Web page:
An unusual amalgam of the interactivity of the street combined with the formality of a gallery environment, Magic City opened this fall in a converted factory in Dresden, Germany with an eclectic selection of 40+ artists spanning the current and past practices of art in the street.
Skewville. Children enjoying Skewville’s “tete-a-tete” shopping cart. Ernest Zacharevic’s mobile in the background. (photo © Jaime Rojo)
With revered culture critic and curator Carlo McCormick at the helm alongside curator Ethel Seno, the richly marbled show runs a gamut from 70’s subway train writers and photographers like Americans Daze, Henry Chalfant, and Martha Cooper to the Egyptian activist Ganzeer, Italian interventionist Biancoshock, popagandist Ron English, and the eye-tricking anamorphic artist from the Netherlands, Leon Keer.
Veering from the hedonistic to the satiric to head-scratching illusions, the collection allows you to go as deep into your education about this multifaceted practice of intervening public space as you like, including just staying on the surface.
Ernest Zacharevic mobile with a “listening station” on the left. (photo © Jaime Rojo)
It’s not an easy balance to strike – some of these artists have heavy hearts and withering critiques of human behaviors and institutional hypocrisies ranging from 1st World treatment of refugees to celebrity culture to encroaching surveillance on individual rights, government oppression, and urban blight.
Magic City doesn’t try to shield you from the difficult topics, but the exhibition also contains enough mystery, fanboy cheer, eye candy and child-like delight that the kids still have plenty of fun discoveries to take selfies with. We also saw a few kissing couples, so apparently there is room for some romance as well.
A visitor to Magic City enjoys a “listening station”. (photo © Jaime Rojo)
“We believe that even the typical city is uncommon, and that the idiosyncrasies that make each city unique are collectively something they all have in common,” says McCormick in his text describing the exhibition. “This is then a celebration of the universal character of cities as well as a love letter to their infinite diversity. The special magic that comes from our cities is germinated in the mad sum of their improbable juxtapositions and impossible contradictions.”
Of particular note is the sound design throughout the exhibition by Sebastian Purfürst and Hendrick Neumerkel of LEM Studios that frequently evokes an experiential atmosphere of incidental city sounds like sirens, rumbling trains, snatches of conversations and musical interludes. Played at varying volumes, locations, and textures throughout the exhibition, the evocative city soundscape all adds to a feeling of unexpected possibilities and an increased probability for new discovery.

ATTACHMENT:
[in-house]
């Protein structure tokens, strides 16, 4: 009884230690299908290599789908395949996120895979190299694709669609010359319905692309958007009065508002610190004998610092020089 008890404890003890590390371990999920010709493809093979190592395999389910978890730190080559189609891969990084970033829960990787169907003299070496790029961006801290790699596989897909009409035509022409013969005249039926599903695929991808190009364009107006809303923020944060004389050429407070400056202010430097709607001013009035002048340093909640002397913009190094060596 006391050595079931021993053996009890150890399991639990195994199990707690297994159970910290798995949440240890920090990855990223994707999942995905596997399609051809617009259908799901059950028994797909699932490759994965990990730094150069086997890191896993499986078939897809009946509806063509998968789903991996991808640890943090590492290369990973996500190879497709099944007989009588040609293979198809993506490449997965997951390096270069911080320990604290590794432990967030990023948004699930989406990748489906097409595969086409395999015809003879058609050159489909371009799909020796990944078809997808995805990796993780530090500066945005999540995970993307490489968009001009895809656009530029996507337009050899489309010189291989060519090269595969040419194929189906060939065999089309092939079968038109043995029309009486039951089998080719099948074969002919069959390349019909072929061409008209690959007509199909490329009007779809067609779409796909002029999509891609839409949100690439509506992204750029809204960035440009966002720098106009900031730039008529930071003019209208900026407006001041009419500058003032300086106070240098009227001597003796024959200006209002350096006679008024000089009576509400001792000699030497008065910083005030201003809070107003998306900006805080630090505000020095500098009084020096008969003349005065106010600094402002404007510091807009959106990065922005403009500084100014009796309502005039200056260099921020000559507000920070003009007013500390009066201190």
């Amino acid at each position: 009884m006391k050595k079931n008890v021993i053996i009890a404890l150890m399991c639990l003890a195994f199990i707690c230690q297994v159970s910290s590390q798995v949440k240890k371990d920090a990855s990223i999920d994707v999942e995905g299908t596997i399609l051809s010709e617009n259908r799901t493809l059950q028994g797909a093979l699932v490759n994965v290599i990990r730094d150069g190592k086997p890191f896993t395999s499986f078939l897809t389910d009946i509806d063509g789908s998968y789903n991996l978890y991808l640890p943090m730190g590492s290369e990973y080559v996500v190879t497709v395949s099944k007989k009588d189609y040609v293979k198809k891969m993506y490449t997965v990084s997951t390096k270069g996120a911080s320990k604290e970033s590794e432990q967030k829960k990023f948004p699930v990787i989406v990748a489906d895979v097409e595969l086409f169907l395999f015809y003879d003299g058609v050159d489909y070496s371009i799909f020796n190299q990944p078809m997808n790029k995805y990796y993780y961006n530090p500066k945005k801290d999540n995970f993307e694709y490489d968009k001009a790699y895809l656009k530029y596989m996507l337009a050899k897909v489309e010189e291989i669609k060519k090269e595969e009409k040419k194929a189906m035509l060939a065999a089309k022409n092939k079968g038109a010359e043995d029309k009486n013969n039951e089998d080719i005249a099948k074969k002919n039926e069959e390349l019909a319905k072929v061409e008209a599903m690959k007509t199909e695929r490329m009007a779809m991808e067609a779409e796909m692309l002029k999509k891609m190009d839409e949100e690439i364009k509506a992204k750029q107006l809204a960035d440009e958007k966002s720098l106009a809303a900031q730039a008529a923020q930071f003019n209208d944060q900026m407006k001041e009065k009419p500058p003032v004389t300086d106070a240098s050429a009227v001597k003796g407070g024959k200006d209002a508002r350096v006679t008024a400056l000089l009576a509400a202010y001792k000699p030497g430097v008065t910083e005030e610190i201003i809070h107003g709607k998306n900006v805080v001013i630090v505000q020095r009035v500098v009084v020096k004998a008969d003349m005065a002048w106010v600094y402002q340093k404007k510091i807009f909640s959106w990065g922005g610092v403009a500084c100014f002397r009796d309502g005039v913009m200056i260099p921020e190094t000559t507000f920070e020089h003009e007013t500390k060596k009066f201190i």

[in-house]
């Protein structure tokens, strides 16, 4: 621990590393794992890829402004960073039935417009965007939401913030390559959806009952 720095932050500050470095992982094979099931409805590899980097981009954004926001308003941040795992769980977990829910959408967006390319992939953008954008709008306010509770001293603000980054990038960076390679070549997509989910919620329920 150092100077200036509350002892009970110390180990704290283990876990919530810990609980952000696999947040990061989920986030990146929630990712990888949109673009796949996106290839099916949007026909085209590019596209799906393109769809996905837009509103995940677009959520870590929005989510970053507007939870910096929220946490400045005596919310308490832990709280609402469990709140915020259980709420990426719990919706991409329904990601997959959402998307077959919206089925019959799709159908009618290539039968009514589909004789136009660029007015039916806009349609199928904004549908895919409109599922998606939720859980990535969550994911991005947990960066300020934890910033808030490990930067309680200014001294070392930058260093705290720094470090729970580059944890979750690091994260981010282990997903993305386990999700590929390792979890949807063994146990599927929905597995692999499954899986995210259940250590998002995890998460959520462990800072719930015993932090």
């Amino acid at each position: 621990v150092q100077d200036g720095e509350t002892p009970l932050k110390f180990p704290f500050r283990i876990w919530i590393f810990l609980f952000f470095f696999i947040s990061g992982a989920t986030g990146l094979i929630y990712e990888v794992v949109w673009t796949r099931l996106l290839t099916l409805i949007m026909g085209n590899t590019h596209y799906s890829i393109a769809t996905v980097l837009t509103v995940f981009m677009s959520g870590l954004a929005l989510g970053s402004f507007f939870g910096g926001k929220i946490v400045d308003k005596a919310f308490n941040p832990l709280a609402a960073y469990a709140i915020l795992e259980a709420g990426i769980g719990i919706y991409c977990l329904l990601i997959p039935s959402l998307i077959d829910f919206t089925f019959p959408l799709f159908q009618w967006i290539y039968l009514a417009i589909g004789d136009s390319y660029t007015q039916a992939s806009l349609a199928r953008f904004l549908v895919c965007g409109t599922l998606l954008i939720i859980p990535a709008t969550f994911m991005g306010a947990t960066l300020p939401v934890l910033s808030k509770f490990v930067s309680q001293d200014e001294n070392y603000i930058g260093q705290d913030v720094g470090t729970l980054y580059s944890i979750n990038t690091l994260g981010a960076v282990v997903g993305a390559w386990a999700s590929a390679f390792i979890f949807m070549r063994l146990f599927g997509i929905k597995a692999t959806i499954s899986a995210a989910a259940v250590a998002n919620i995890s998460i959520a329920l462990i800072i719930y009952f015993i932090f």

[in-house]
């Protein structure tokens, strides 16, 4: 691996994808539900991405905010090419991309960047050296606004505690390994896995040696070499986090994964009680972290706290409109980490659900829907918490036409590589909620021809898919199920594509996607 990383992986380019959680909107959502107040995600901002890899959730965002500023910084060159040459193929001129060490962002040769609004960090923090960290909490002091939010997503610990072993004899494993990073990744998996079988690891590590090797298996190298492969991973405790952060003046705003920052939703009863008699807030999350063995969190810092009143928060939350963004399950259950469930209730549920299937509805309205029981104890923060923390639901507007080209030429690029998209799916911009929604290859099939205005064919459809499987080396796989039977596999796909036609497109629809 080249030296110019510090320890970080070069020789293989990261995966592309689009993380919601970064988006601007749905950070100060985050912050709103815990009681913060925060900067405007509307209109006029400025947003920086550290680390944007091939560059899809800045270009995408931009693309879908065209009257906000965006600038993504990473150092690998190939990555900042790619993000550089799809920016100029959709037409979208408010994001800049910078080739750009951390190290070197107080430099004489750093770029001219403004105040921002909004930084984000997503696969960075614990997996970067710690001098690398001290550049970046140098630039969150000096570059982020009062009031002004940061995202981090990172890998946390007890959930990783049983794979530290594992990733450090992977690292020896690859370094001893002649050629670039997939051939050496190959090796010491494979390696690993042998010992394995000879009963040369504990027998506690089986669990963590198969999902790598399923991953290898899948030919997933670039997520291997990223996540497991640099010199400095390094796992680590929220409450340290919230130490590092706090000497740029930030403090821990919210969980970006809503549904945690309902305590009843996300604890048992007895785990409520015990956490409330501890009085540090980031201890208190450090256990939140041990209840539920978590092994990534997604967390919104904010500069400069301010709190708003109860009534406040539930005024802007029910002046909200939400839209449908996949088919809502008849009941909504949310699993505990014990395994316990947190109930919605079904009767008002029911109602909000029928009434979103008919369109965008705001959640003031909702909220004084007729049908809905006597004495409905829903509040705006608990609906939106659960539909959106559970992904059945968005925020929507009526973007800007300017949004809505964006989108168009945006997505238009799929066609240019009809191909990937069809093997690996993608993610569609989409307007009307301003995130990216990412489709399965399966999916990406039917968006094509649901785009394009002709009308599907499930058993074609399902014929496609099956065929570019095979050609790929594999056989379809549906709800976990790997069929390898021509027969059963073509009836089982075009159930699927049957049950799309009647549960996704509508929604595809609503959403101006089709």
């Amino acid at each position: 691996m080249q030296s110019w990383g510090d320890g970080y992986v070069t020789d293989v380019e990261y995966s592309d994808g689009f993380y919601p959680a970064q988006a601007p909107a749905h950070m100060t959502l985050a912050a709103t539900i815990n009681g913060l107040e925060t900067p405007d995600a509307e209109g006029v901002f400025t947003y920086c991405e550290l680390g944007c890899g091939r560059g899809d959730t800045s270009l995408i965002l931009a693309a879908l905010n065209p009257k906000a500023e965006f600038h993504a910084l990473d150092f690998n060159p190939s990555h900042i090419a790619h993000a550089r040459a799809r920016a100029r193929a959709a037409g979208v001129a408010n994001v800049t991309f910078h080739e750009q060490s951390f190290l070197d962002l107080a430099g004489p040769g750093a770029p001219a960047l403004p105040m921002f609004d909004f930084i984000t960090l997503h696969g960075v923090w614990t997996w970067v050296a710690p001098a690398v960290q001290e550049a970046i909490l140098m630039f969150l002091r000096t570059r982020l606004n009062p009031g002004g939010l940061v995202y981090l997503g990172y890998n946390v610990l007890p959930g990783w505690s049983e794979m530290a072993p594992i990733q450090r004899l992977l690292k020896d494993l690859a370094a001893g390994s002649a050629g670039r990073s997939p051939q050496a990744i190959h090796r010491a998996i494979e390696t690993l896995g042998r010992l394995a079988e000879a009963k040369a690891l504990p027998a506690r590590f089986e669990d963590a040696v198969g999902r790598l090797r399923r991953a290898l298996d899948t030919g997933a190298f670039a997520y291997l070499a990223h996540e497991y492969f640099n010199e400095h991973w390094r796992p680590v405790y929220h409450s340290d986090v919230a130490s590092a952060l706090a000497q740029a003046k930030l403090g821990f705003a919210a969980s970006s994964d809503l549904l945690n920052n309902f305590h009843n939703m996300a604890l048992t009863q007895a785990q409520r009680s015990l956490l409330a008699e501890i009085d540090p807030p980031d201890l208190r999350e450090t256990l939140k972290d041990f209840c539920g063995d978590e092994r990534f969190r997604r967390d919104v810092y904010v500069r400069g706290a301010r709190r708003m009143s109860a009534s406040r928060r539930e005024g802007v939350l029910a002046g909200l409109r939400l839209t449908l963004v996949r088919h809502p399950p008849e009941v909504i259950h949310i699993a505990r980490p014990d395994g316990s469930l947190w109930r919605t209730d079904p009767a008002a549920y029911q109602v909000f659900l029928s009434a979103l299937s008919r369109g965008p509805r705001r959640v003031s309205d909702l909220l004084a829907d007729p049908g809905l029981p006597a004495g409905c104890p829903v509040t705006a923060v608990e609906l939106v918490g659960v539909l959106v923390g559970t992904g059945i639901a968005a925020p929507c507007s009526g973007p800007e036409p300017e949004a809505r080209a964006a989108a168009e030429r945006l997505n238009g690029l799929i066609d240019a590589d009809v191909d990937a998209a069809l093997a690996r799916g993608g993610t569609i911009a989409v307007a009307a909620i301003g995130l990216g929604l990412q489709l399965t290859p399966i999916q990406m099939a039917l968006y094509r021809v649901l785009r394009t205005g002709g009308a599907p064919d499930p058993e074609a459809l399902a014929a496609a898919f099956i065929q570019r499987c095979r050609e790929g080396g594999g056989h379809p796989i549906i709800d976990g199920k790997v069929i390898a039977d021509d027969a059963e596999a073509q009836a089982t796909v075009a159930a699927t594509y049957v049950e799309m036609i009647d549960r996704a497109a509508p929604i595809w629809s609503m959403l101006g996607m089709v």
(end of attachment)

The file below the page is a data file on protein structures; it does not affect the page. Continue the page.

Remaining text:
Olek’s carousel from above. (photo © Jaime Rojo)
Obviously this Magic City cannot be all things to all people, and some will criticize the crisp presentation of a notably gritty series of subcultures, or perhaps the omission of one genre or technique or important artist. It’s not meant to be encyclopedic, rather a series of insights into a grassroots art and activism practice that continues to evolve in cities before our eyes.
For full disclosure, we curated the accompanying BSA Film Program for Magic City by 12 artists and collectives which runs at one end of the vast hall – and Mr. Rojo is on the artist roster with 15 photographs of his throughout the exhibition, so our view of this show is somewhat skewed.
Here we share photographs from the exhibition taken recently inside the exhibition for you to have a look for yourself.
Olek (photo © Jaime Rojo)
Ron English (photo © Jaime Rojo)
A MadC installation made with thousands of spray can caps. (photo © Jaime Rojo)
Belgian urban naturalist ROA (photo © Jaime Rojo)
Skewville . ROA (photo © Jaime Rojo)
Skewville (photo © Jaime Rojo)
Daze (photo © Jaime Rojo)
Martha Cooper at the gallery. (photo © Jaime Rojo)
Henry Chalfant at the gallery. (photo © Jaime Rojo)
Bordalo II (photo © Jaime Rojo)
Andy K. detail. (photo © Jaime Rojo)
Dan Witz (photo © Jaime Rojo)
Dan Witz (photo © Jaime Rojo)
Isaac Cordal. Detail. (photo © Jaime Rojo)
Isaac Cordal (photo © Jaime Rojo)
Anders Gjennestad AKA Strok (photo © Jaime Rojo)
Icy & Sot with Asbestos on the left. (photo © Jaime Rojo)
Replete (photo © Jaime Rojo)
Truly (photo © Jaime Rojo)
Leon Keer (photo © Jaime Rojo)
Jaime Rojo. A young visitor enjoying the Kids Trail through a peephole with Jaime’s photos inside an “electrical box”. (photo © Jaime Rojo)
Jaime Rojo. The Kids Trail wasn’t only for kids it seems. (photo © Jaime Rojo)
Tristan Eaton on the right. Olek on the left. (photo © Jaime Rojo)
Aiko at the Red Light District. (photo © Jaime Rojo)
The Yok & Sheryo (photo © Jaime Rojo)
Herakut. Detail. (photo © Jaime Rojo)
Herakut (photo © Jaime Rojo)
Full list of participating artists:
Aiko, AKRylonumérik, Andy K, Asbestos, Benus, Jens Besser, Biancoshock, Mark Bode, Bordalo II, Ori Carino & Benjamin Armas, Henry Chalfant, Martha Cooper, Isaac Cordal, Daze, Brad Downey, Tristan Eaton, Ron English, Shepard Fairey, Fino’91, Ganzeer, Anders Gjennestad, Ben Heine, Herakut, Icy & Sot, Leon Keer, Loomit, MadC, OakOak, Odeith, Olek, Qi Xinghua, Replete, Roa, Jaime Rojo, Skewville, SpY, Truly, Juandres Vera, WENU, Dan Witz, Yok & Sheryo, Ernest Zacharevic.
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This article is also published on The Huffington Post